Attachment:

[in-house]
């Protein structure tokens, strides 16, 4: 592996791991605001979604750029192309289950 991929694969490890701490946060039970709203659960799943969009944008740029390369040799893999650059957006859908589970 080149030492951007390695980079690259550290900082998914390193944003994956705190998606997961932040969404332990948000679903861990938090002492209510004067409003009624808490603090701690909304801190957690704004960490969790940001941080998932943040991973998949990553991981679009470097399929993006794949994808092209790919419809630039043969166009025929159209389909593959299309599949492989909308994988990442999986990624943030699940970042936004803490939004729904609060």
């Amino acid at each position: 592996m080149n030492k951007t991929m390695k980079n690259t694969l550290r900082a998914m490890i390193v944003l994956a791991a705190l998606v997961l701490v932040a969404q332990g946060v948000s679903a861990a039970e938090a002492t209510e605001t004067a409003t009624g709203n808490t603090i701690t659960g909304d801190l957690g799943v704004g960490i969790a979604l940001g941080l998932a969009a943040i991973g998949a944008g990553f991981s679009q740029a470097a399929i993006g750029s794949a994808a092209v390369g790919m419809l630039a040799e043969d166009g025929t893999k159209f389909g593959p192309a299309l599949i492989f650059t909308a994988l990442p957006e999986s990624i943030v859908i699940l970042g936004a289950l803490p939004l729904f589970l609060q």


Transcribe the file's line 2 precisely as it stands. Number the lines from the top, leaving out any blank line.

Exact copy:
């Protein structure tokens, strides 16, 4: 592996791991605001979604750029192309289950 991929694969490890701490946060039970709203659960799943969009944008740029390369040799893999650059957006859908589970 080149030492951007390695980079690259550290900082998914390193944003994956705190998606997961932040969404332990948000679903861990938090002492209510004067409003009624808490603090701690909304801190957690704004960490969790940001941080998932943040991973998949990553991981679009470097399929993006794949994808092209790919419809630039043969166009025929159209389909593959299309599949492989909308994988990442999986990624943030699940970042936004803490939004729904609060």